It's not a biochem course, not even a lightweight one, as it doesn't build from first principals -- it just throws out whatever chemistry facts happen to pop up, some times at a basic level and sometimes at a very deep level -- too deep, I'd think, for most cooks. Neither is it a cooking/baking course (it mixes both), as again it doesn't build up an understanding from basic principals. So you get a chemistry fact, sometimes paired with a curious fact about cooking or baking. Then off to the next fact. Fortunately, it has a table of contents and a good index, so at least you can find the tidbits you might be looking for. Many times they are interesting, but not always.

My degrees are in chemistry and I consider myself reasonable well read when it comes to gastronomy, so I enjoyed the book and read it completely. But I think if I were someone expecting to be lead through an understanding of basic food chemistry and simultaneously basic cooking/baking I would have been confused and disappointed. You'd come away with some facts, but I don't think you'd come away with an understanding of the chemistry of cooking or baking, and I don't think you'd become a better cook (or chemist).
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30 of 33 people found the following review helpful By Shala Kerrigan TOP 100 REVIEWERVINE VOICE on November 7, 2011
Format: Paperback
I like science, and love cooking. So Culinary Reactions : The Everyday Chemistry of Cooking by Simon Quellen Field is very exciting to me. The idea is to explain in clear and easy language how the chemicals in our foods react and behave to create what we eat.

From the liquid nitrogen frozen ice cream in the introduction, to the very end where he explains why salt and ice freeze ice cream and all the information in between, he's managed it very well.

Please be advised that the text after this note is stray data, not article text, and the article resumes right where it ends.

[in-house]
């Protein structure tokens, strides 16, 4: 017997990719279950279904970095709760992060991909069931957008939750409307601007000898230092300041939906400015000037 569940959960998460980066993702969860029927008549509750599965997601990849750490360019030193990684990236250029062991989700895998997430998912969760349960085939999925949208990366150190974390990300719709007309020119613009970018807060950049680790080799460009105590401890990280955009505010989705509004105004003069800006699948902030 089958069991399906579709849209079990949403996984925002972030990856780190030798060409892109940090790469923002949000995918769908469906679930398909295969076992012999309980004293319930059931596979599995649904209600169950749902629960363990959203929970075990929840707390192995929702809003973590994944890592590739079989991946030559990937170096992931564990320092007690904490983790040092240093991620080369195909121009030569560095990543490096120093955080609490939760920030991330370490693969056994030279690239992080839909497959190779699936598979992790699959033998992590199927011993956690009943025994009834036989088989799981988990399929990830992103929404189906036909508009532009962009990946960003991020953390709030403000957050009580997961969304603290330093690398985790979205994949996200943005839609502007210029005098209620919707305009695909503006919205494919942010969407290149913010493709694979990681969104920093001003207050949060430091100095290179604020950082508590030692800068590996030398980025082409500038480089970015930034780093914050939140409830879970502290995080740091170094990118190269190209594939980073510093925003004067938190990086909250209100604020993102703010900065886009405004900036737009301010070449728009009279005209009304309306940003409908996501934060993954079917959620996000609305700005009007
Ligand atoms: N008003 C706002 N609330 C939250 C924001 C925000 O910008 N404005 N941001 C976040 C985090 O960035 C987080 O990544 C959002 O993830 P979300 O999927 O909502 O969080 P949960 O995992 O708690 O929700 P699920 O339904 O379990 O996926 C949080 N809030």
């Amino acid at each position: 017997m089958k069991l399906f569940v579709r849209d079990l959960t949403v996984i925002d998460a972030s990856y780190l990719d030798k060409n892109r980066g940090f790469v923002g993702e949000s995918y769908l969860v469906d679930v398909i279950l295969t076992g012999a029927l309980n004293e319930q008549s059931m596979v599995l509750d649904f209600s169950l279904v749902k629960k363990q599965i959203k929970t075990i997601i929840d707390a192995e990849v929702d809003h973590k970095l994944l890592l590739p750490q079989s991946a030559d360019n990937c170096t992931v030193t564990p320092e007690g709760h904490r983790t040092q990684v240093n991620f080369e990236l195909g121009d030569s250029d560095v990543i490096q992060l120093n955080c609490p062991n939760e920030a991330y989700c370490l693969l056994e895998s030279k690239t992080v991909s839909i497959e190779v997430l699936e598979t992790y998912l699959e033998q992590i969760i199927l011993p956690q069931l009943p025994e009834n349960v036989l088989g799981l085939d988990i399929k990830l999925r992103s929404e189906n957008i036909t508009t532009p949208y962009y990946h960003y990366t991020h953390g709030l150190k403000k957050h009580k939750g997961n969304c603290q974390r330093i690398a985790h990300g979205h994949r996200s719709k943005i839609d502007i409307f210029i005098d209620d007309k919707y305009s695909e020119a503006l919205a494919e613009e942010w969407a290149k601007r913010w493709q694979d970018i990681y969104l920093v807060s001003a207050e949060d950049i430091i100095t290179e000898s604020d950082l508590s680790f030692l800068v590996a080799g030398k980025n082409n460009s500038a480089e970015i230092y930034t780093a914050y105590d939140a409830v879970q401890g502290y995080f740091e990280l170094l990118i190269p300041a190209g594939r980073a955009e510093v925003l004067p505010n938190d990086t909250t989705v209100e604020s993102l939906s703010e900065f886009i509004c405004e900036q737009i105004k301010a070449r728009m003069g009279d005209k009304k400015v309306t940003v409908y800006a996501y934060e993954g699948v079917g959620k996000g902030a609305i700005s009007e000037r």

The chapters each cover a specific topic, and there is some overlap in the examples used. Like making cheese involves making a protein gel using protein chemistry and can be flavored using molds which are covered in the biology chapter.

The language is clear and scientific. He explains the way molecules interact to create foams such as bread and meringues, how beer and vinegar are made, how specific cultured bacteria can create inhospitable environments for more dangerous bacteria. The affects of acids and bases on recipes, including a very clear explanation of the difference between the two.

Yes, it's science, but it's easy to read and understand.

There are few cooking projects that show the chemical processes at work. A whipped topping that's stabilized with the addition of xanthan gum, a homemade cheese cheese with instructions for two great, inexpensive and easy to build cheese presses, a turkey that's is surface sterilized to be cooked for a very long time at below boiling point temperatures to keep it super juicy, extracting DNA from pumpkins and fruit, and lemonade with color changing grape juice "chameleon eggs".